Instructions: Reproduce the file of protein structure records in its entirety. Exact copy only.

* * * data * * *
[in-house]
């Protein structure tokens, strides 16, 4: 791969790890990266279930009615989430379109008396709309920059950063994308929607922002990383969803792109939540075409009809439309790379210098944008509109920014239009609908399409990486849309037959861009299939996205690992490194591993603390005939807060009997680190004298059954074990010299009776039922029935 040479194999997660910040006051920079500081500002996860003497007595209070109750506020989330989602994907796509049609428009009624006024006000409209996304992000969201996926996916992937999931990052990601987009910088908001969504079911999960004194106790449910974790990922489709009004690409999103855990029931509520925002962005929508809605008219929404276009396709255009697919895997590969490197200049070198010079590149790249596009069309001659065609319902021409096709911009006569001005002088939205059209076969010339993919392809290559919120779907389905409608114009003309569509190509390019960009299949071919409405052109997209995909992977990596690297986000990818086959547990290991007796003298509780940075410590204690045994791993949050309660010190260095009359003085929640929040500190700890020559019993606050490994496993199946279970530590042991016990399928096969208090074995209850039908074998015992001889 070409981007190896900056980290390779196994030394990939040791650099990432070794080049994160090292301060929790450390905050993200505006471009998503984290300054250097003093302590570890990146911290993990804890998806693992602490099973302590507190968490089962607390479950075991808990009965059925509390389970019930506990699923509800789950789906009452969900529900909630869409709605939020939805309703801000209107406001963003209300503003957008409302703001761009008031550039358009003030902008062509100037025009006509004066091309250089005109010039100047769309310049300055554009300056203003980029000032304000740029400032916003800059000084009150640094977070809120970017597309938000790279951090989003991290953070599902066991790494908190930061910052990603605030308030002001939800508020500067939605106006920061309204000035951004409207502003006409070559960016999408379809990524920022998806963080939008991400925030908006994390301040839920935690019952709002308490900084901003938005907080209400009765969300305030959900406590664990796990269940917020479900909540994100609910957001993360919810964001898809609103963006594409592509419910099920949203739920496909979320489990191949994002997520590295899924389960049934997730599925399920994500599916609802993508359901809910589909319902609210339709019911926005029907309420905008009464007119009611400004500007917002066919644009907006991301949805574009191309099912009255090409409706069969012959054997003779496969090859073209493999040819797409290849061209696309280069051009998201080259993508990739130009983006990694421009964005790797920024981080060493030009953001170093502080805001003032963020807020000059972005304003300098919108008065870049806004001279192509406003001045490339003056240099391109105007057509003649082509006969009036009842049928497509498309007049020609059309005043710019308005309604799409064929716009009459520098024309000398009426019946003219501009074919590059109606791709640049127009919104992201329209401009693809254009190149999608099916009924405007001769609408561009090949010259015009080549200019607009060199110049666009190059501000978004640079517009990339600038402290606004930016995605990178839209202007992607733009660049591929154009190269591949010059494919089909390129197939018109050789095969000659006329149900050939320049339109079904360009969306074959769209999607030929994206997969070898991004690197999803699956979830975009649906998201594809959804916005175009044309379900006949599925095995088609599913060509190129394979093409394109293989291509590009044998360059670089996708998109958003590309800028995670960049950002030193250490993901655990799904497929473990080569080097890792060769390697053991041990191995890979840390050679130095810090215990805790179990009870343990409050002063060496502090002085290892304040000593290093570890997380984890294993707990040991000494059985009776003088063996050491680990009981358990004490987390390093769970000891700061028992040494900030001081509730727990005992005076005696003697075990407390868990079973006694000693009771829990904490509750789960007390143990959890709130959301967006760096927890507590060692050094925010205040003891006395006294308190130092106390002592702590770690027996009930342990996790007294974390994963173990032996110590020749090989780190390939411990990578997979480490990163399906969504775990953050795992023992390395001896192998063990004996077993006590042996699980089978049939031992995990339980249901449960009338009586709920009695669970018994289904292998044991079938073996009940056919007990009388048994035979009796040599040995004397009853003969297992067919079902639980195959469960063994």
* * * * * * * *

[in-house]
């Protein structure tokens, strides 16, 4: 791969790890990266279930009615989430379109008396709309920059950063994308929607922002990383969803792109939540075409009809439309790379210098944008509109920014239009609908399409990486849309037959861009299939996205690992490194591993603390005939807060009997680190004298059954074990010299009776039922029935 040479194999997660910040006051920079500081500002996860003497007595209070109750506020989330989602994907796509049609428009009624006024006000409209996304992000969201996926996916992937999931990052990601987009910088908001969504079911999960004194106790449910974790990922489709009004690409999103855990029931509520925002962005929508809605008219929404276009396709255009697919895997590969490197200049070198010079590149790249596009069309001659065609319902021409096709911009006569001005002088939205059209076969010339993919392809290559919120779907389905409608114009003309569509190509390019960009299949071919409405052109997209995909992977990596690297986000990818086959547990290991007796003298509780940075410590204690045994791993949050309660010190260095009359003085929640929040500190700890020559019993606050490994496993199946279970530590042991016990399928096969208090074995209850039908074998015992001889 070409981007190896900056980290390779196994030394990939040791650099990432070794080049994160090292301060929790450390905050993200505006471009998503984290300054250097003093302590570890990146911290993990804890998806693992602490099973302590507190968490089962607390479950075991808990009965059925509390389970019930506990699923509800789950789906009452969900529900909630869409709605939020939805309703801000209107406001963003209300503003957008409302703001761009008031550039358009003030902008062509100037025009006509004066091309250089005109010039100047769309310049300055554009300056203003980029000032304000740029400032916003800059000084009150640094977070809120970017597309938000790279951090989003991290953070599902066991790494908190930061910052990603605030308030002001939800508020500067939605106006920061309204000035951004409207502003006409070559960016999408379809990524920022998806963080939008991400925030908006994390301040839920935690019952709002308490900084901003938005907080209400009765969300305030959900406590664990796990269940917020479900909540994100609910957001993360919810964001898809609103963006594409592509419910099920949203739920496909979320489990191949994002997520590295899924389960049934997730599925399920994500599916609802993508359901809910589909319902609210339709019911926005029907309420905008009464007119009611400004500007917002066919644009907006991301949805574009191309099912009255090409409706069969012959054997003779496969090859073209493999040819797409290849061209696309280069051009998201080259993508990739130009983006990694421009964005790797920024981080060493030009953001170093502080805001003032963020807020000059972005304003300098919108008065870049806004001279192509406003001045490339003056240099391109105007057509003649082509006969009036009842049928497509498309007049020609059309005043710019308005309604799409064929716009009459520098024309000398009426019946003219501009074919590059109606791709640049127009919104992201329209401009693809254009190149999608099916009924405007001769609408561009090949010259015009080549200019607009060199110049666009190059501000978004640079517009990339600038402290606004930016995605990178839209202007992607733009660049591929154009190269591949010059494919089909390129197939018109050789095969000659006329149900050939320049339109079904360009969306074959769209999607030929994206997969070898991004690197999803699956979830975009649906998201594809959804916005175009044309379900006949599925095995088609599913060509190129394979093409394109293989291509590009044998360059670089996708998109958003590309800028995670960049950002030193250490993901655990799904497929473990080569080097890792060769390697053991041990191995890979840390050679130095810090215990805790179990009870343990409050002063060496502090002085290892304040000593290093570890997380984890294993707990040991000494059985009776003088063996050491680990009981358990004490987390390093769970000891700061028992040494900030001081509730727990005992005076005696003697075990407390868990079973006694000693009771829990904490509750789960007390143990959890709130959301967006760096927890507590060692050094925010205040003891006395006294308190130092106390002592702590770690027996009930342990996790007294974390994963173990032996110590020749090989780190390939411990990578997979480490990163399906969504775990953050795992023992390395001896192998063990004996077993006590042996699980089978049939031992995990339980249901449960009338009586709920009695669970018994289904292998044991079938073996009940056919007990009388048994035979009796040599040995004397009853003969297992067919079902639980195959469960063994």